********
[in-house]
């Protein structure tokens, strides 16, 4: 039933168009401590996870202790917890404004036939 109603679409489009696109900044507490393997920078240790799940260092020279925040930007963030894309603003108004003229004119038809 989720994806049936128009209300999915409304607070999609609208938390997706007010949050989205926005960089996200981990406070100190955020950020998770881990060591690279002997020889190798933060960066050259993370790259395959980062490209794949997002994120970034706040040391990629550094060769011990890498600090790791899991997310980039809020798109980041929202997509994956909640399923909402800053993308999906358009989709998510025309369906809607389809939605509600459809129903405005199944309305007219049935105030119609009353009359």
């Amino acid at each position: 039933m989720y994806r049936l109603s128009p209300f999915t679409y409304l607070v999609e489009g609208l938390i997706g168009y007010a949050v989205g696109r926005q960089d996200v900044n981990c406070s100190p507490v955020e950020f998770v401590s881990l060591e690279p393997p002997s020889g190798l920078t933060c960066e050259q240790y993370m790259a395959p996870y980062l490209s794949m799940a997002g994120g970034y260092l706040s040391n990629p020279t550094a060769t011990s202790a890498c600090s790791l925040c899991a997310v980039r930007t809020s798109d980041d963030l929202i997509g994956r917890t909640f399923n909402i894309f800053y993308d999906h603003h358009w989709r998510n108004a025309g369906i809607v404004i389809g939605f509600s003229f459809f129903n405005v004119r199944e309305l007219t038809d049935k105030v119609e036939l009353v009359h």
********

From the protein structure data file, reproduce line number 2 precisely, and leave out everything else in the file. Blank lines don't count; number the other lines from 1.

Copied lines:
């Protein structure tokens, strides 16, 4: 039933168009401590996870202790917890404004036939 109603679409489009696109900044507490393997920078240790799940260092020279925040930007963030894309603003108004003229004119038809 989720994806049936128009209300999915409304607070999609609208938390997706007010949050989205926005960089996200981990406070100190955020950020998770881990060591690279002997020889190798933060960066050259993370790259395959980062490209794949997002994120970034706040040391990629550094060769011990890498600090790791899991997310980039809020798109980041929202997509994956909640399923909402800053993308999906358009989709998510025309369906809607389809939605509600459809129903405005199944309305007219049935105030119609009353009359």